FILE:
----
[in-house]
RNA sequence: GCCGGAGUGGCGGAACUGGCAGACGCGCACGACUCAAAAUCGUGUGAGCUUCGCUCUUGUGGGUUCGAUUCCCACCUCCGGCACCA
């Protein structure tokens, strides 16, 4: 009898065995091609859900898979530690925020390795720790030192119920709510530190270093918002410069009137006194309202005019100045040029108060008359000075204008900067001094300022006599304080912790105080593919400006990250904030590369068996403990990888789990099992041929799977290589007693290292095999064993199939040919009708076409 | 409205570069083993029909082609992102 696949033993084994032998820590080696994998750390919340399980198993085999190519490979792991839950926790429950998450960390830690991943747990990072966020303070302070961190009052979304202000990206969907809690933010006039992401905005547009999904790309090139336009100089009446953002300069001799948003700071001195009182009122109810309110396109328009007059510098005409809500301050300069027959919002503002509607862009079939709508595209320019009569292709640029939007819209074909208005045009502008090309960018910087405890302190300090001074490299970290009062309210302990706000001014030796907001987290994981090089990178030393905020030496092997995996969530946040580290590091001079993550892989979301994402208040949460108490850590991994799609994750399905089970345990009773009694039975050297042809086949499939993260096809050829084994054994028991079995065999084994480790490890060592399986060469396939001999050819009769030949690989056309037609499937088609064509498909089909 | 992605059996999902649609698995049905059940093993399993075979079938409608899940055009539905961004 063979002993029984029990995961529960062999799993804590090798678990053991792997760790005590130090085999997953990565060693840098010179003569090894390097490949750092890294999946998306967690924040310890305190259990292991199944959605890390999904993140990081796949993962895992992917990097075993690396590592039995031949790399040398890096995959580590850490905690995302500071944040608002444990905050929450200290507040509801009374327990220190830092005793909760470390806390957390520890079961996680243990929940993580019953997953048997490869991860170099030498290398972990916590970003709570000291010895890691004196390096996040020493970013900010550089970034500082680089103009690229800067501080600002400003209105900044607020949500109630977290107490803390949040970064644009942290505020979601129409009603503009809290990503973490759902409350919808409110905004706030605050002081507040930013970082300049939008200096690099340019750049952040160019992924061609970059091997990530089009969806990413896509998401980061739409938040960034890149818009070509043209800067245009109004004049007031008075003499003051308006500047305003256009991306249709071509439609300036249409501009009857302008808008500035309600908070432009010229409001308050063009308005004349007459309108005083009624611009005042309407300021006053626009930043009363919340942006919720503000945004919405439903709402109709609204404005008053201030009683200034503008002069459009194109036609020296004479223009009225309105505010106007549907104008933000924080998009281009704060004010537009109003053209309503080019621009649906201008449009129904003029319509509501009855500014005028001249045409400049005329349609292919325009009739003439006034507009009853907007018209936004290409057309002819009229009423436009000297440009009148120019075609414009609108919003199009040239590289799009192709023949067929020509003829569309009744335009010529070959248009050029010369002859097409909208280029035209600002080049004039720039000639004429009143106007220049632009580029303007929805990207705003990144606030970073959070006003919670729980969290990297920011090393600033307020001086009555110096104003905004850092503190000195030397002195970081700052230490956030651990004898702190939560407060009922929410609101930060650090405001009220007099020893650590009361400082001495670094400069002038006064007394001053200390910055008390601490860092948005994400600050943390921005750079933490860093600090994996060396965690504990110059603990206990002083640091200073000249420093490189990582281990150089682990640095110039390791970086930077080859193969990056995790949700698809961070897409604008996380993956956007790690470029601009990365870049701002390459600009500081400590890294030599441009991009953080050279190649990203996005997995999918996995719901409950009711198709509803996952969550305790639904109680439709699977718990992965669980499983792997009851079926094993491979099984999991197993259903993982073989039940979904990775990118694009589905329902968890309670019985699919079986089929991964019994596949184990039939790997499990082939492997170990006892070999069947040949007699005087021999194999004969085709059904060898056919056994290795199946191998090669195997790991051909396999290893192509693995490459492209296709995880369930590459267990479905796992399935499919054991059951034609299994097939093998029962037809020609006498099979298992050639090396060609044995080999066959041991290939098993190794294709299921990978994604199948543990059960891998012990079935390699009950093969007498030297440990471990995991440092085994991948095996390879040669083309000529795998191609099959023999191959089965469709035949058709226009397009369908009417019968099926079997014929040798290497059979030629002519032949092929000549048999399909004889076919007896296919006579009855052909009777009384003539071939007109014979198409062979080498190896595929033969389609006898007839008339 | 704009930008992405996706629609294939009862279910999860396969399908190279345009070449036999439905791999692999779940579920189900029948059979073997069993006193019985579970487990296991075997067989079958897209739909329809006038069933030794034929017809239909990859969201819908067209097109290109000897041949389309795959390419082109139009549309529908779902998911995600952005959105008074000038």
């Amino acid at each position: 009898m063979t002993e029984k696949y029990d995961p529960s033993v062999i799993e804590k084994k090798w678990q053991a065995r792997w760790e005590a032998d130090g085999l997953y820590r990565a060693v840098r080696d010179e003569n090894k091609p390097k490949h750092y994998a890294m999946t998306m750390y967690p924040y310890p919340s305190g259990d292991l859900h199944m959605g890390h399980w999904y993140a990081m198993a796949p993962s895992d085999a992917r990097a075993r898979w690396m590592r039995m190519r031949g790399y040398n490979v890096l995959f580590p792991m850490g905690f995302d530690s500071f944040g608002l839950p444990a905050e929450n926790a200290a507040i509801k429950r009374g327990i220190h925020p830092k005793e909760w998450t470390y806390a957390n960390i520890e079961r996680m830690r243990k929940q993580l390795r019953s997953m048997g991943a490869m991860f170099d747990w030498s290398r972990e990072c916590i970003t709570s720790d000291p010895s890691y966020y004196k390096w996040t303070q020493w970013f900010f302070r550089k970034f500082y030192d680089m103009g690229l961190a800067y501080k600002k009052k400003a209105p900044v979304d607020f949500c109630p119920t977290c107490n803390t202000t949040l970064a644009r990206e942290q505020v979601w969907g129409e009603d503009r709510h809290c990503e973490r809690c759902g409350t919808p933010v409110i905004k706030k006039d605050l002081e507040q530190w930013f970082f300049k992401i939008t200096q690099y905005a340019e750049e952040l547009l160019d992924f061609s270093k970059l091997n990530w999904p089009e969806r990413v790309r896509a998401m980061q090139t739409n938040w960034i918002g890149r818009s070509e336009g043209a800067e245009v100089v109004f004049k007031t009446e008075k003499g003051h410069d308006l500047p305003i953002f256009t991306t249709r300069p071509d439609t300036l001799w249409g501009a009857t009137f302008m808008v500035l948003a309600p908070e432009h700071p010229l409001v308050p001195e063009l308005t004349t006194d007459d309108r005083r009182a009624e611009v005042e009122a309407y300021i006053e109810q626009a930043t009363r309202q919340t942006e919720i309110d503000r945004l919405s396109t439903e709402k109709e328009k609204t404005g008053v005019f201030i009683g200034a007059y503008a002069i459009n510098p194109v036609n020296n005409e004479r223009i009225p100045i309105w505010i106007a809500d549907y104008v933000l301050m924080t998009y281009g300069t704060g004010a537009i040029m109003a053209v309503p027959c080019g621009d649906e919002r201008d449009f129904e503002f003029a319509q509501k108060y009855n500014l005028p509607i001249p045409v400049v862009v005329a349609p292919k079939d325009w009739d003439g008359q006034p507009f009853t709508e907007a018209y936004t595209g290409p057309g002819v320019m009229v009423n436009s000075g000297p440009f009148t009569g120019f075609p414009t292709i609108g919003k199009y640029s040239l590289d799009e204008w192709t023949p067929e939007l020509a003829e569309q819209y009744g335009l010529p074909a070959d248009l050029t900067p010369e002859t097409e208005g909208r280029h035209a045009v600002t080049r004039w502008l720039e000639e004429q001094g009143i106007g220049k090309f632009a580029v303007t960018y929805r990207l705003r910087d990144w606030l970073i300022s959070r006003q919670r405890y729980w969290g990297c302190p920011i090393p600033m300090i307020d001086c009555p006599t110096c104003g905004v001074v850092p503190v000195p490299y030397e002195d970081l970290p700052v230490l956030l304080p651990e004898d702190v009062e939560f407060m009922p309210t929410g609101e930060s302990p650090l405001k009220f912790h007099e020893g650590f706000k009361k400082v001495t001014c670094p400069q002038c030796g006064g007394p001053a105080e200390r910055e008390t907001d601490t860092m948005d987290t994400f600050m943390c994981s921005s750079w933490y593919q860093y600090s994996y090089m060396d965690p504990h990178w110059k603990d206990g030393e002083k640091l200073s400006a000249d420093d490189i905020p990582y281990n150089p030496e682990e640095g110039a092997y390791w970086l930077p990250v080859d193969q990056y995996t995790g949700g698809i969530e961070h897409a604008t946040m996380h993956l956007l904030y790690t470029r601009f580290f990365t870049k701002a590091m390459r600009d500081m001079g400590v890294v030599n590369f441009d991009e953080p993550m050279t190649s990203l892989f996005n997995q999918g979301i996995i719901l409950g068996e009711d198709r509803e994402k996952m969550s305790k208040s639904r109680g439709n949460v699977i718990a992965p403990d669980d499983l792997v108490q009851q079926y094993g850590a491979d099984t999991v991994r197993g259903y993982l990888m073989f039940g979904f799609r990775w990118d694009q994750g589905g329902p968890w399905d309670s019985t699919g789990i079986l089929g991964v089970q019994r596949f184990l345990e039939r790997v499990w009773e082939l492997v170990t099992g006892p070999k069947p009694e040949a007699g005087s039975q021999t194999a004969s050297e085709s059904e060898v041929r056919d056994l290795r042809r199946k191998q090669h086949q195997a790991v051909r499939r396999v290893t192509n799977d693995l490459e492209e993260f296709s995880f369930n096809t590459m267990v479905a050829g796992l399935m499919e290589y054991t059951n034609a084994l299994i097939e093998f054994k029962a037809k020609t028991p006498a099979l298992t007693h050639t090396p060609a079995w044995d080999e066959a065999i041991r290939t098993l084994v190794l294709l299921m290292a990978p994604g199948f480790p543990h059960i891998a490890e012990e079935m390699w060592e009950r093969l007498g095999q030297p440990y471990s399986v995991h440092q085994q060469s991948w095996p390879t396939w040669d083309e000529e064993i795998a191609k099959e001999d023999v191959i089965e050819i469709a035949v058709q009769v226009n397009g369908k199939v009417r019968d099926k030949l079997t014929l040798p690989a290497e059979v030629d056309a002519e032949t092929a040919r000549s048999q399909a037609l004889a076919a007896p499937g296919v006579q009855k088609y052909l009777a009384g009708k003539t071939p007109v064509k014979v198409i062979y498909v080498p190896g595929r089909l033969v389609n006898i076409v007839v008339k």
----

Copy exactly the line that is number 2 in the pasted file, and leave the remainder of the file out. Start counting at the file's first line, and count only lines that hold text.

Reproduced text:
RNA sequence: GCCGGAGUGGCGGAACUGGCAGACGCGCACGACUCAAAAUCGUGUGAGCUUCGCUCUUGUGGGUUCGAUUCCCACCUCCGGCACCA